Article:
Liked by 2 people

  4. Unfortunately there will always be the trolls out there who have such empty lives that they will get a kick out of anonymously bullying others. It’s not personal my friend and it’s their problem, not yours. 😊😎

    Liked by 1 person

  5. I think with the Internet we have to chose, to enjoy the good and ignore the bad. Often people post nasty comments just to get attention best not to indulge them.

    Liked by 1 person

  6. Is it a feeling of being inadequate that makes people so unkind ? Let’s hope the kindness that has been seen during Covid, will stay and grow. You amaze me in your strength and determination Wendy .

    Liked by 2 people

  7. Hi Wendy
    I enjoy reading your blog each day. I live in Auckland , New Zealand. My memory is failing and I am very grateful for you modelling behaviour that I wish to emulate.. I want to focus on the things I can do and not the things I find difficult. Your book opened a new source of help for me as I realised I had begun to do many of the strategies you shared and found your experiences very helpful and practical. Your blog is delightful and refreshing giving me ideas of things to do and interests to expand my life. Above all I feel I am on a journey and there are hard working, friendly, loving others on that journey too. It is comforting to read your blog each day, like waving out and chatting to a neighbour. I know I am usually silent but I have been reluctant to share my situation with many. You have been brave, Wendy, and I am grateful for your sharing. If there are people who don’t appreciate you be aware that there will be many, many more of us who silently appreciate you very much.
    Keep on sharing my dear. Love Pat

    Liked by 2 people

  8. Why do we have such a rubbish social care system? You can’t blame the workers, the politicians will get away with what they can. The general population is to blame, how many of your nice villagers would actually pay with their own money extra taxes to repair the system? Your village is lovely, I know it, but the majority probably voted Tory so I think the answer is no. That is the problem; people can’t/won’t look at the broken system and be ready to spend their money through taxes; education is needed to show through personal stories the reality.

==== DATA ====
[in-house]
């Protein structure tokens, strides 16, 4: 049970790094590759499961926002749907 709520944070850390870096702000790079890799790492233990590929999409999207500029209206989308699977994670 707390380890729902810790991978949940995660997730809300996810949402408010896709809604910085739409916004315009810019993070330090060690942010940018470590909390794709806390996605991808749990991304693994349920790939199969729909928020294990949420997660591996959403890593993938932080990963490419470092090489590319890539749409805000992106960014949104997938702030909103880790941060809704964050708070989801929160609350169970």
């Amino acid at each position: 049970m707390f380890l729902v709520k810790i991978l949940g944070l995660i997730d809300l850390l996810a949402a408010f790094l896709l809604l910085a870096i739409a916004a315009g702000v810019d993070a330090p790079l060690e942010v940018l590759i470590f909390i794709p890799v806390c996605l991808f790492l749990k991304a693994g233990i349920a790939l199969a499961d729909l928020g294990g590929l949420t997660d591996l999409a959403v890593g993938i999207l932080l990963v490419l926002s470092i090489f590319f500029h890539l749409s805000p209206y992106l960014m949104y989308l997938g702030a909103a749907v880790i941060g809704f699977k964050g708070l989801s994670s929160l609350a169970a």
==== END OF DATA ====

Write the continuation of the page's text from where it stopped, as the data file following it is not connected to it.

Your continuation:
Liked by 1 person

  9. Hi Wendy,
    Sorry you had such a nasty experience on so called ‘social’ media. Like everything else, to work for the collective good it requires people to behave in a kind, considerate and selfless way and have respect for authority and one another, but so often we experience the opposite. For example, the other day I went to our beach for a swim. There was a group of youngsters also enjoying themselves but I was appalled to see that when they left, how much rubbish remained. Fortunately they left a carrier bag as well so I was able to clear up after them. So as stewards of the environment, I see that for everyone who cares there are those feeling no responsibility for their actions. An attitude reflected in every quarter of life.

    I doubt there has ever been any time, place or generation where such attitudes didn’t coexist. I have behaved irresponsibly in the past but I hope not now, at least not intentionally. Nevertheless, in common with most others I must still be adding to the burden on the environment. I love creation and aim to do no harm, but I do not believe that we will produce a permanent solution despite the fact that many of us do grasp that the chickens really have come home to roost.

    Instead, I am persuaded by what an ancient prophet once observed: “It does not belong to man who is walking even to direct his step.” In other words mankind isn’t authorised or equipped to successfully govern himself. We only have to switch on the news to see evidence of this – wide-scale corruption, incompetence, etc. But the same prophet offers hope so we can bear it for now and look to the horizon with full confidence.

    Warmest regards as ever,

    Liked by 1 person